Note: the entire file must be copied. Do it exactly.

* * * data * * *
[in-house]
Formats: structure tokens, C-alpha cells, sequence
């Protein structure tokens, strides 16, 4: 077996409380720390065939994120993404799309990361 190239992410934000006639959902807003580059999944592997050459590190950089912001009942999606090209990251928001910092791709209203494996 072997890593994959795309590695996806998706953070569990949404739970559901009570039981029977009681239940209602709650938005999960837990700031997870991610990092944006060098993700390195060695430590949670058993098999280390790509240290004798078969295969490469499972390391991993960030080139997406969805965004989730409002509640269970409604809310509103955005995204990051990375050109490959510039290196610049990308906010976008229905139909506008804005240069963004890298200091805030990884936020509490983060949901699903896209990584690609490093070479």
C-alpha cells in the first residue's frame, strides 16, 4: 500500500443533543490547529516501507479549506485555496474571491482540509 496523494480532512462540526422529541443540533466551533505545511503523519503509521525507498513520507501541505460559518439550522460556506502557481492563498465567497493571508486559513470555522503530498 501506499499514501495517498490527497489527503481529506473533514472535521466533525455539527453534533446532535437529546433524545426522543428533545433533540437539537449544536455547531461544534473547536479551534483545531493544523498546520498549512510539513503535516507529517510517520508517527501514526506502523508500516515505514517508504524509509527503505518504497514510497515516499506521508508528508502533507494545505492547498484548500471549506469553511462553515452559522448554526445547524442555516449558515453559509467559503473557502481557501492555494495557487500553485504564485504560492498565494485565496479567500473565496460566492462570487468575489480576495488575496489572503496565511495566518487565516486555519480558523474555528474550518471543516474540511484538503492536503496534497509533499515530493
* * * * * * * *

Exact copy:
[in-house]
Formats: structure tokens, C-alpha cells, sequence
């Protein structure tokens, strides 16, 4: 077996409380720390065939994120993404799309990361 190239992410934000006639959902807003580059999944592997050459590190950089912001009942999606090209990251928001910092791709209203494996 072997890593994959795309590695996806998706953070569990949404739970559901009570039981029977009681239940209602709650938005999960837990700031997870991610990092944006060098993700390195060695430590949670058993098999280390790509240290004798078969295969490469499972390391991993960030080139997406969805965004989730409002509640269970409604809310509103955005995204990051990375050109490959510039290196610049990308906010976008229905139909506008804005240069963004890298200091805030990884936020509490983060949901699903896209990584690609490093070479």
C-alpha cells in the first residue's frame, strides 16, 4: 500500500443533543490547529516501507479549506485555496474571491482540509 496523494480532512462540526422529541443540533466551533505545511503523519503509521525507498513520507501541505460559518439550522460556506502557481492563498465567497493571508486559513470555522503530498 501506499499514501495517498490527497489527503481529506473533514472535521466533525455539527453534533446532535437529546433524545426522543428533545433533540437539537449544536455547531461544534473547536479551534483545531493544523498546520498549512510539513503535516507529517510517520508517527501514526506502523508500516515505514517508504524509509527503505518504497514510497515516499506521508508528508502533507494545505492547498484548500471549506469553511462553515452559522448554526445547524442555516449558515453559509467559503473557502481557501492555494495557487500553485504564485504560492498565494485565496479567500473565496460566492462570487468575489480576495488575496489572503496565511495566518487565516486555519480558523474555528474550518471543516474540511484538503492536503496534497509533499515530493